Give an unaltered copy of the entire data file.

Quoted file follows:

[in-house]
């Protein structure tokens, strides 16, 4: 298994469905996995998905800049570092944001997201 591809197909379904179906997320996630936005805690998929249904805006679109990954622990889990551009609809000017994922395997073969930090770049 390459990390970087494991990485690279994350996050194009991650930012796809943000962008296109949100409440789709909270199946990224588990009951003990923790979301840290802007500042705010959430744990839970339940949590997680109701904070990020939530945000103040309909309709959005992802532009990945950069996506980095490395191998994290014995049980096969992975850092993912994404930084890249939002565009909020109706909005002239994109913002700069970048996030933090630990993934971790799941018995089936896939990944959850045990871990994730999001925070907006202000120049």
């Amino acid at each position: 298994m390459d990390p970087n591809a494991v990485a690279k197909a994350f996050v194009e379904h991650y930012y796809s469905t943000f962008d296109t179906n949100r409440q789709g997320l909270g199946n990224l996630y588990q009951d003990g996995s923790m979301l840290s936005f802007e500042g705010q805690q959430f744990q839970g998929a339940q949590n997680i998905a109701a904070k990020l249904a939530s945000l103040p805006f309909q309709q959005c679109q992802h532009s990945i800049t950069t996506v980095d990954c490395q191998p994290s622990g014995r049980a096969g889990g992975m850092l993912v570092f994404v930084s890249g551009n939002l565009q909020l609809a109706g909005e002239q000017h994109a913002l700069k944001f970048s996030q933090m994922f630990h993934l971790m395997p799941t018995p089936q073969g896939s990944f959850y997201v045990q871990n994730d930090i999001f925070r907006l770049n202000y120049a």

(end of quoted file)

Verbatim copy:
[in-house]
């Protein structure tokens, strides 16, 4: 298994469905996995998905800049570092944001997201 591809197909379904179906997320996630936005805690998929249904805006679109990954622990889990551009609809000017994922395997073969930090770049 390459990390970087494991990485690279994350996050194009991650930012796809943000962008296109949100409440789709909270199946990224588990009951003990923790979301840290802007500042705010959430744990839970339940949590997680109701904070990020939530945000103040309909309709959005992802532009990945950069996506980095490395191998994290014995049980096969992975850092993912994404930084890249939002565009909020109706909005002239994109913002700069970048996030933090630990993934971790799941018995089936896939990944959850045990871990994730999001925070907006202000120049």
């Amino acid at each position: 298994m390459d990390p970087n591809a494991v990485a690279k197909a994350f996050v194009e379904h991650y930012y796809s469905t943000f962008d296109t179906n949100r409440q789709g997320l909270g199946n990224l996630y588990q009951d003990g996995s923790m979301l840290s936005f802007e500042g705010q805690q959430f744990q839970g998929a339940q949590n997680i998905a109701a904070k990020l249904a939530s945000l103040p805006f309909q309709q959005c679109q992802h532009s990945i800049t950069t996506v980095d990954c490395q191998p994290s622990g014995r049980a096969g889990g992975m850092l993912v570092f994404v930084s890249g551009n939002l565009q909020l609809a109706g909005e002239q000017h994109a913002l700069k944001f970048s996030q933090m994922f630990h993934l971790m395997p799941t018995p089936q073969g896939s990944f959850y997201v045990q871990n994730d930090i999001f925070r907006l770049n202000y120049a």